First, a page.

Rainbow spray from two humpback whales in Work Channel, British Columbia. (Shannon Lough / The Northern View)

Rainbow spray from two humpback whales in Work Channel, British Columbia. (Shannon Lough / The Northern View)

B.C. guide fined $2K in first conviction under new federal whale protection laws

Scott Babcock found guilty of approaching a North Pacific humpback whale at less than 100 metres

A whale watching guide has been ordered to pay a $2,000 fine and complete community service for venturing too close to a humpback whale near Prince Rupert – marking the first conviction under new federal marine protection laws.

According to the Department of Fisheries, Scott Babcock was on a boat in the Work Channel when he approached a North Pacific humpback whale at a distance of less than 100 metres on July 19, 2018. He was initially spotted in the channel, located roughly 50 kilometres north of Prince Rupert, by conservation fishery officers on patrol in an unmarked vessel.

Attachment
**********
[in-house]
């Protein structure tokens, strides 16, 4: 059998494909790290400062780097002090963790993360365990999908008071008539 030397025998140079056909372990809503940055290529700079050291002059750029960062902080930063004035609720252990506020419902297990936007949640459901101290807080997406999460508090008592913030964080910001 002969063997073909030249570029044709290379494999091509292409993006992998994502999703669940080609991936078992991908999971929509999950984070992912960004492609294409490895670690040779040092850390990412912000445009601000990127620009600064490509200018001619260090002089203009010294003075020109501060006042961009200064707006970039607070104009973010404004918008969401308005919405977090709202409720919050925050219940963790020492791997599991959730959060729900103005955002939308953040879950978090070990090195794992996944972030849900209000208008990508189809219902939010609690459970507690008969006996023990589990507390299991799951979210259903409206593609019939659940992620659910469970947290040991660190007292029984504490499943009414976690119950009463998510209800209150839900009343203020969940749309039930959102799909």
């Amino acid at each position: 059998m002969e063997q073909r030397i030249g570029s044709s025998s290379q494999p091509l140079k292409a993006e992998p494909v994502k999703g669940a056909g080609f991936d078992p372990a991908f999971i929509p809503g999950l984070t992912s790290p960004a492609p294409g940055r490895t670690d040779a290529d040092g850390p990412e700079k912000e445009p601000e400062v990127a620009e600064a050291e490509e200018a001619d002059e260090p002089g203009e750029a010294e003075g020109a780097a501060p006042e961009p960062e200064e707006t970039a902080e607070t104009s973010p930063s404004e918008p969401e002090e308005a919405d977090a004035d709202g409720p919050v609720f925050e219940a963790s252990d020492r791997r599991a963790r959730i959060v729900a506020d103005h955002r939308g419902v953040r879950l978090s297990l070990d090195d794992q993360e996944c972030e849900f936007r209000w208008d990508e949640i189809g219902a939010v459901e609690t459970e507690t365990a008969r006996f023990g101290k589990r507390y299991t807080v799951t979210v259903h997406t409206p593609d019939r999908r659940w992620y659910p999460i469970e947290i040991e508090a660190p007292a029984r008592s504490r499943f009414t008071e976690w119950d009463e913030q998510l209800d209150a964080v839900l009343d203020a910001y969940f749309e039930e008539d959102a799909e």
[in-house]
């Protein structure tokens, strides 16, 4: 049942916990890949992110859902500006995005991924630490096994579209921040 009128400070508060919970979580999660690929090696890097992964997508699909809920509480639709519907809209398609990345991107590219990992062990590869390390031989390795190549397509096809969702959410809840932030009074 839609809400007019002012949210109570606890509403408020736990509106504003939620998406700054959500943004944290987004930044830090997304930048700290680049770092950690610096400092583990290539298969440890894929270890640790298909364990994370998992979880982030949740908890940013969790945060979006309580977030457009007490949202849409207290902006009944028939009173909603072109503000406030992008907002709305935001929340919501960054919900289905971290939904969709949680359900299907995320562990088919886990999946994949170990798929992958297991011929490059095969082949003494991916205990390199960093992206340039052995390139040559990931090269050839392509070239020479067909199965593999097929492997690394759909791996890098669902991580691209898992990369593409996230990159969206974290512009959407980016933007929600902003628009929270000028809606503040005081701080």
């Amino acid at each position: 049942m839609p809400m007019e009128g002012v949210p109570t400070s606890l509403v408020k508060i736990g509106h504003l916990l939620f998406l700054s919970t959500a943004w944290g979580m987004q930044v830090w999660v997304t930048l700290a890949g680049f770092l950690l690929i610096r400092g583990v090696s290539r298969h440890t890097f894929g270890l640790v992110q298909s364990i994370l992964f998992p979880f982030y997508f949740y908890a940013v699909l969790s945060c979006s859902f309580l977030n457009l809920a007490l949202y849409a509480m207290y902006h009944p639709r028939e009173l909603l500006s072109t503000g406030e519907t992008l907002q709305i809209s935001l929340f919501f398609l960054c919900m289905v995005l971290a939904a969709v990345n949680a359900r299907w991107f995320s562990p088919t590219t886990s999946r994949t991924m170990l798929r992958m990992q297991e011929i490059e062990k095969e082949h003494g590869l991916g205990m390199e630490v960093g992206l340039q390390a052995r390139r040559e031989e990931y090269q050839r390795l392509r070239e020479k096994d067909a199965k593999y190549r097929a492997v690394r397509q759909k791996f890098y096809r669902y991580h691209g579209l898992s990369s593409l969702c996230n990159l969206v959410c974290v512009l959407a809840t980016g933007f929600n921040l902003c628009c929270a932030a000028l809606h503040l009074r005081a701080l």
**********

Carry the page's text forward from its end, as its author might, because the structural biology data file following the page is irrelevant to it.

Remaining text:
Babcock was found guilty and handed down his sentence in August in a provincial courtroom in Prince Rupert.

WATCH MORE: Conservation groups sue Ottawa to protect endangered killer whales

This is the first conviction under the Fisheries Act since officials amended the Marine Mammal Regulations in 2018, after calls by researchers and advocates to better protect whales facing dwindling populations.

Under the regulations, people – including whale watching companies – must stay 100 metres away from whales, dolphins and porpoises and 200 metres away when those marine mammals are rested or accompanied by a calf.

People must keep a minimum distance of 200 metres from killer whales within the Pacific Ocean.

The North Pacific humpback whale was deemed a threatened species in 2005.


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